I have always enjoyed books since I was growing up and still do. That is what I hope to bring to these kids at this elementary school. Another interesting thing has been when kids make the effort to finally bring in their signed library contract just so they can check out a book I've put on hold for them. All those books waiting for them are now available for their pleasure. And that's my quote of the day from one of my favorite children's authors of all time.

Thursday, February 12, 2009

Yeah, I'm Checking You Out!

When you first glance at this title, you may think I'm talking about checking out a book or even just checking you out. But alas, this humorous post has to do with checking the photos on the student IDs when people check out items here at the Shatford Library. I have to confess before taking the LIB 103 Introduction to Circulation class, I would tend to get lazy about taking the quick extra few seconds to look at the college IDs that students, faculty and staff use to check things out especially when things get crazy at the Circulation Desk. But after listening to our teacher, Eric Hanson, who is ironically also my boss, say that he certainly hoped his Circulation workers were making sure to check those student IDs, I vowed to start taking the extra time to always make sure the person using the ID in hand belonged to that individual. Upon doing so, I recently made a list of the interesting things I noticed as I really took notice of the college IDs.

The most unforgettable card that a student handed to me was truly all mangled up so it was truly hard not to check it out. Immediately, I wondered how on earth the card got in that shape. I tried not to convey any kind of expression but maybe I didn't succeed. As I was typing in his student ID number, he said that his dog had tried to eat his card. I have to confess that I wouldn't have guessed that! I did joke that his dog truly must have been hungry then. It's not as if those plastic student IDs are all that tasty.

Another time I had to look back and forth from the student and the ID card several times because the student really looked very much different from the picture. It's not often surprising to see pictures where the guy had longer hair and a beard in the picture and then currently be sporting a buzzcut and be cleanshaven or a girl has her hair in a completely different style and color. But this guy just seemed not to look like the same guy. After a few looks, I decided it was him. I was tempted to suggest maybe he needs to take a new picture since he had changed so much since his picture was taken.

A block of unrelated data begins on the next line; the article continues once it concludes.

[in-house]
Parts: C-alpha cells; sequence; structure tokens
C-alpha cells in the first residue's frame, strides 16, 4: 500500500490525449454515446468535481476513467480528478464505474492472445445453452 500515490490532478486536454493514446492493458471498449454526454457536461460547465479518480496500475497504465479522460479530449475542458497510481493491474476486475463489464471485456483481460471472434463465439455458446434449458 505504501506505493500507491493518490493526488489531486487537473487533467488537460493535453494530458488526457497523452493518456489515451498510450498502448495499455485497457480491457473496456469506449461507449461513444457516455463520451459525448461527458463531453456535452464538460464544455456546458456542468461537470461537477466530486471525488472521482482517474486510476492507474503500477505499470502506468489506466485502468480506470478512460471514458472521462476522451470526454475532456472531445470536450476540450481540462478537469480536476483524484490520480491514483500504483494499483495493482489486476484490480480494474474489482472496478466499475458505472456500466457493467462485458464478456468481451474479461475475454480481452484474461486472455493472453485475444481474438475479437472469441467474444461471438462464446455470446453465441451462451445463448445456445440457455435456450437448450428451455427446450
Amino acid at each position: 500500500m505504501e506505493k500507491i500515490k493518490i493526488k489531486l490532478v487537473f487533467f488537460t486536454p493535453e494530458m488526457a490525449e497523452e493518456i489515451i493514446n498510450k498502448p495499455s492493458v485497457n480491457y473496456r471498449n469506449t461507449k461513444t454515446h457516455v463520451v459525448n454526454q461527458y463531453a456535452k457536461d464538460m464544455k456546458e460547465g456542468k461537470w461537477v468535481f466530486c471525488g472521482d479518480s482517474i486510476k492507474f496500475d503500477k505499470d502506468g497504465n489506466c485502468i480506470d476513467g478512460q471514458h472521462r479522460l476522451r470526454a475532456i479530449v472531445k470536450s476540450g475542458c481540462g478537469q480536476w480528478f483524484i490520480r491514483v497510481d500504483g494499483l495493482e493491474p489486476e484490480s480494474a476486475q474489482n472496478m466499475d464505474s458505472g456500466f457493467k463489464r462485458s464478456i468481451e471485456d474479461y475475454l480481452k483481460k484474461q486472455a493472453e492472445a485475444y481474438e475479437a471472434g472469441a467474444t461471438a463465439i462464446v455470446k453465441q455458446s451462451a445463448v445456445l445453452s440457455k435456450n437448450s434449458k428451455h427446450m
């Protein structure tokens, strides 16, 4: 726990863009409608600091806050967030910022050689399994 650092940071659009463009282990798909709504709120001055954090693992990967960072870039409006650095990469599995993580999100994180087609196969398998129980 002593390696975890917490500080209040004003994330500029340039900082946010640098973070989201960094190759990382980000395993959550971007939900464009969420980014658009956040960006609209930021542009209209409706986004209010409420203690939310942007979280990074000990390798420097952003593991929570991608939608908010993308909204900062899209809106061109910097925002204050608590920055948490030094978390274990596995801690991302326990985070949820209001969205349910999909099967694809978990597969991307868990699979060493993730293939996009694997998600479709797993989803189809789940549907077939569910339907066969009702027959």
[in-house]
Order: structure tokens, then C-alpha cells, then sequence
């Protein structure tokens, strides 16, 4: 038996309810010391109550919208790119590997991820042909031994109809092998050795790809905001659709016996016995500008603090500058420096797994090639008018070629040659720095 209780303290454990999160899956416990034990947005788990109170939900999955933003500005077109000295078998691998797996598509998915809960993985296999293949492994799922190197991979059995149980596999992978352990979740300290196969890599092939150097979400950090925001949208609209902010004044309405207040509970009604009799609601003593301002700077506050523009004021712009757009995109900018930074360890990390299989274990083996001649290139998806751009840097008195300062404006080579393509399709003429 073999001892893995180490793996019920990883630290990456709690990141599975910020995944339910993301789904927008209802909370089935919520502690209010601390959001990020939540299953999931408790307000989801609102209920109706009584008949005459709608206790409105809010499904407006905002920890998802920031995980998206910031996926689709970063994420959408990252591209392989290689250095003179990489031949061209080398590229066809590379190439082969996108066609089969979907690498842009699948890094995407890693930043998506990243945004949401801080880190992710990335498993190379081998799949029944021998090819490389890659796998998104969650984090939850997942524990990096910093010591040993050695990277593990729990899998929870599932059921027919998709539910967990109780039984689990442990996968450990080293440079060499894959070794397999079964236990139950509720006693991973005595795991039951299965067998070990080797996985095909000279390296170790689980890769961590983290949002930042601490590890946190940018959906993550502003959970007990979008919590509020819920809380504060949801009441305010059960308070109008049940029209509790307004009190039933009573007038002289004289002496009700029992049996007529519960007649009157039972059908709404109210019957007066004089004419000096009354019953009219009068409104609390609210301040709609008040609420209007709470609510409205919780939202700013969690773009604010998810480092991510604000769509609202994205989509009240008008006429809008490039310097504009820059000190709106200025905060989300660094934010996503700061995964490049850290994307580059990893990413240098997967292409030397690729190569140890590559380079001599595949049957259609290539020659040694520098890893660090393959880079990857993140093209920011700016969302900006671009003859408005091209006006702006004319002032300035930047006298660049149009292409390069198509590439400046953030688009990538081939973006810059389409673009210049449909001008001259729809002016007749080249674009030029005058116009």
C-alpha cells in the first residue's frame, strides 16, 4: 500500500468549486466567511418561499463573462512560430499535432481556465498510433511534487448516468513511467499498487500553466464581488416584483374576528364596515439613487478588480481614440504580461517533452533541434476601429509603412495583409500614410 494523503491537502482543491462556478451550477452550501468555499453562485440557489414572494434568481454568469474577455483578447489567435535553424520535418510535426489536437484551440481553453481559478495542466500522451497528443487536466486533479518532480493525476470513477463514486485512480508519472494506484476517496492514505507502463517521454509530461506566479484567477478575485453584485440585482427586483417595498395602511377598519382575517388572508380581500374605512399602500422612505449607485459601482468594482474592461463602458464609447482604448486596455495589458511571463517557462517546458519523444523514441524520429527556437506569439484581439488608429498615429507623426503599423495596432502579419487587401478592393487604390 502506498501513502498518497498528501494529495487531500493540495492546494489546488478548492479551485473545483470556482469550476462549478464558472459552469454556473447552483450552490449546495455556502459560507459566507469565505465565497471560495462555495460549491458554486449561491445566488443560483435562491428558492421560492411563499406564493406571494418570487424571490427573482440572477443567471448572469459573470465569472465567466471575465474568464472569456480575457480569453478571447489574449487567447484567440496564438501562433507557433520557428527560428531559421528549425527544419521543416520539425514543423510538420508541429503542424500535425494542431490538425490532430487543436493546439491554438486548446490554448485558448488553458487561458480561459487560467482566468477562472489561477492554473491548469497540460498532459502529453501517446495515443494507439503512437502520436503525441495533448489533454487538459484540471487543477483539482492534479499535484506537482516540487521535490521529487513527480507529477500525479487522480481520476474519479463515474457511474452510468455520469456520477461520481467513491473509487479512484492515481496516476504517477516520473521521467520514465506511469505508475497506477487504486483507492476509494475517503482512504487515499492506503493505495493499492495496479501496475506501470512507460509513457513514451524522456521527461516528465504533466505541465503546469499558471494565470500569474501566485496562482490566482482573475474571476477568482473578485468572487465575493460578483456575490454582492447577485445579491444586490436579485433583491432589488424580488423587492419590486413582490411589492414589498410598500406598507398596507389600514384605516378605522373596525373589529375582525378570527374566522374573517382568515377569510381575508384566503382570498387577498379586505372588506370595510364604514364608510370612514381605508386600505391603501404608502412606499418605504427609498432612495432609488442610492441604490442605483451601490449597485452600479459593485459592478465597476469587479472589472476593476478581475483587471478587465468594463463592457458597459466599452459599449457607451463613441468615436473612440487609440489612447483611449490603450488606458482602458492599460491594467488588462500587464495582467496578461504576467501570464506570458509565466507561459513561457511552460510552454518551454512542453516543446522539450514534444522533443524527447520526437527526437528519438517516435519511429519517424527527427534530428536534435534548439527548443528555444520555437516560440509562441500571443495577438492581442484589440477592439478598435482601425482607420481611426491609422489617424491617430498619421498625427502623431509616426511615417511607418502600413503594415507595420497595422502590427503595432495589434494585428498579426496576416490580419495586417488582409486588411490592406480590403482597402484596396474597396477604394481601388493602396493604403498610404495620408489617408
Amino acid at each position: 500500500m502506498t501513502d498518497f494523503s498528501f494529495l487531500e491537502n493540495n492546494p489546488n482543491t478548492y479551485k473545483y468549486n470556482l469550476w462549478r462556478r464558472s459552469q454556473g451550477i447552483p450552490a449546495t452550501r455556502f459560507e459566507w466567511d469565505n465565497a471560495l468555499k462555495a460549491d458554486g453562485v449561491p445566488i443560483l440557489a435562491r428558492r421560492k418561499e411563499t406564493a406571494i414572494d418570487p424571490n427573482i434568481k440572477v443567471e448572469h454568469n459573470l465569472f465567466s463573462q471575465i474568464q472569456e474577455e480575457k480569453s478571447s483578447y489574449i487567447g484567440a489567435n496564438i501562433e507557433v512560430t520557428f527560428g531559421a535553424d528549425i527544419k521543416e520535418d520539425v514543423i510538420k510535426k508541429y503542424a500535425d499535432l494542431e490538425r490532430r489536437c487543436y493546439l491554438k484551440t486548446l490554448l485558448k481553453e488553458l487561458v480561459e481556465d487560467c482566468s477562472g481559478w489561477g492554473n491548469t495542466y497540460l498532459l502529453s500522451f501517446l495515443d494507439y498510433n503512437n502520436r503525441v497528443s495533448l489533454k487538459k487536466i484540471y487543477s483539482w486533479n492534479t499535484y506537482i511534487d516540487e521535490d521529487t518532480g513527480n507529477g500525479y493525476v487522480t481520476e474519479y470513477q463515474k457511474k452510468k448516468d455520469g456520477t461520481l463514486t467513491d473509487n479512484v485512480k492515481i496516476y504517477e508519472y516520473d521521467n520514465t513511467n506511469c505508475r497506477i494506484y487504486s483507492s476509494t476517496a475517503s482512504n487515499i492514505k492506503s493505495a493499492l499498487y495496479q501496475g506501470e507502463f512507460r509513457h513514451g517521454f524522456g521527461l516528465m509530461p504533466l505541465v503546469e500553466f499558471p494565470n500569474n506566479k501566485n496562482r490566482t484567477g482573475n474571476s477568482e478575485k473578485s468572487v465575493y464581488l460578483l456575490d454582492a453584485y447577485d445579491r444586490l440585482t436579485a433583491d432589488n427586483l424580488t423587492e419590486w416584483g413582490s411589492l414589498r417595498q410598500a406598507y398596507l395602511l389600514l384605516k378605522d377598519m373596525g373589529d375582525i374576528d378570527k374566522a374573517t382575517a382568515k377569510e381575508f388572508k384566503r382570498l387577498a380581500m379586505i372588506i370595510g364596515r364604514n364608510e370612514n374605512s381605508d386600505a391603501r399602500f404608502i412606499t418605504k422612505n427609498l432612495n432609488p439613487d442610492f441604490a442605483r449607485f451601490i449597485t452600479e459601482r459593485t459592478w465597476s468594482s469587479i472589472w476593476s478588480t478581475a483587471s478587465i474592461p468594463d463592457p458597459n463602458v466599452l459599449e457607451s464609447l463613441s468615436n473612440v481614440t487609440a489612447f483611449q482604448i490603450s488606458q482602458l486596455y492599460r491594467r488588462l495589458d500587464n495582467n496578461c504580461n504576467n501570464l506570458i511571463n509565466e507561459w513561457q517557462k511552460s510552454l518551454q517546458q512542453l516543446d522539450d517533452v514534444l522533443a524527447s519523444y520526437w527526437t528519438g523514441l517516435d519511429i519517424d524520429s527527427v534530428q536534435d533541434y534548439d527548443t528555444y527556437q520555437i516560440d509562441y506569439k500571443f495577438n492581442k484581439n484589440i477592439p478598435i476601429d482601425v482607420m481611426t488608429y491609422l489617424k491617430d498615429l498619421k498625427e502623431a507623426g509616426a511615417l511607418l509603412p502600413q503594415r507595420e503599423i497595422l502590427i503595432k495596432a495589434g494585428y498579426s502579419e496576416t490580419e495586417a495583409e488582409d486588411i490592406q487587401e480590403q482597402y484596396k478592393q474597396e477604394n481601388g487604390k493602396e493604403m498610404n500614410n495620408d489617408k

Other Things Noticed

  • Many people do not like to smile for pictures.
  • Some people were so not prepared for picture day!
  • Magnetic tape falling off or completely missing so have to type in the identification number.
  • Bent cards (Perhaps kept in back pocket at one point as I've been known to do.)

I will confess I didn't think it would be much fun having to remember to look at each individual ID card when people are checking things out but it has turned out to be much more entertaining than I could have imagined. I actually look forward to checking people's id cards now when I'm on duty at the PCC Library Circulation Desk.

Sunday, February 08, 2009

ZIP Codes and A Bit of History Too

Did you know that the letters ZIP refer to the Zone Improvement Plan? Or that the character on postal advertisements is known as Mr. Zip? You can learn a lot of things by visiting the post office web site. For those of you who are building your Ready Reference toolkit here is one more goody that you can use.

Most folks know that there are ZIP code books published by the United States Post Office. Two large and heavy books. The only problem with the books is that ZIP codes can be changed or modified. Or a city is renamed. Or the city name "disappears."

There is an better way if you have access to the Internet. The ZIP Code finder is very helpful.

USPS Zip Code LocatorYou can find the ZIP code for a specific address or a city:

If you know the ZIP code you can find the city name:

Finding A City In A Zip Code
This is where the history part comes in. Many cities have multiple names for the same geographic area. Some are historical or regional. City names change over time, so that the name the patron uses might not be the actual city name.

For example:

Manhattan vs New York
The legal city name is New York. People who live in that area or who have written about that specific area may call it Manhattan. The Post Office would like you to address mail as New York, NY but you might have a patron approach you to find the zip code for Manhattan. By using the City or ZIP Code search you can obtain the correct information.

Now it doesn't always mean you can't use the historical or regional. In the Los Angeles area we are aware of the city of Eagle Rock. The Post Office considers it an acceptable city name:

Eagle Rock ZipIn this case it is ok to use either the legal name, Los Angeles or the historical/regional name, Eagle Rock for this section of town.

Other Uses for ZIP Code Finder

This could be helpful for genealogical searches. A patron may have a document that states a person was born in a certain area of town. They can't find it on a modern map. You can use the ZIP Code search to help you find out the historical name and the contemporary name of a location. You also might want to cross check with a gazetteer as well.

There are certain schools, hospitals and businesses that are so large they have their own specialized zip code. 00401 belongs to the Reader's Digest Association in Pleasantville, New York.

So if you want to build up you pecks continue using the books. If you need to know right now then you should visit